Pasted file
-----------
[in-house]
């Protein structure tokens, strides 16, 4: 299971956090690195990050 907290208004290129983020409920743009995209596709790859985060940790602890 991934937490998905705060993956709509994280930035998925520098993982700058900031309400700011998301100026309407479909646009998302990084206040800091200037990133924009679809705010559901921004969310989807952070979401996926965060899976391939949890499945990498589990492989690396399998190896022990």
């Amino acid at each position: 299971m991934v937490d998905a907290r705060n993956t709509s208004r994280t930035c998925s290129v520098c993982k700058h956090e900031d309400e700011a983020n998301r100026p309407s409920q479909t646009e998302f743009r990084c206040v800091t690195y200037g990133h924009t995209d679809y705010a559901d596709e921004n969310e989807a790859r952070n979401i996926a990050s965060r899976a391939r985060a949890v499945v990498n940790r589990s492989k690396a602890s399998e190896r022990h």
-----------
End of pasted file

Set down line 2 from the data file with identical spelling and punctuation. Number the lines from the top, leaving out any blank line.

């Protein structure tokens, strides 16, 4: 299971956090690195990050 907290208004290129983020409920743009995209596709790859985060940790602890 991934937490998905705060993956709509994280930035998925520098993982700058900031309400700011998301100026309407479909646009998302990084206040800091200037990133924009679809705010559901921004969310989807952070979401996926965060899976391939949890499945990498589990492989690396399998190896022990």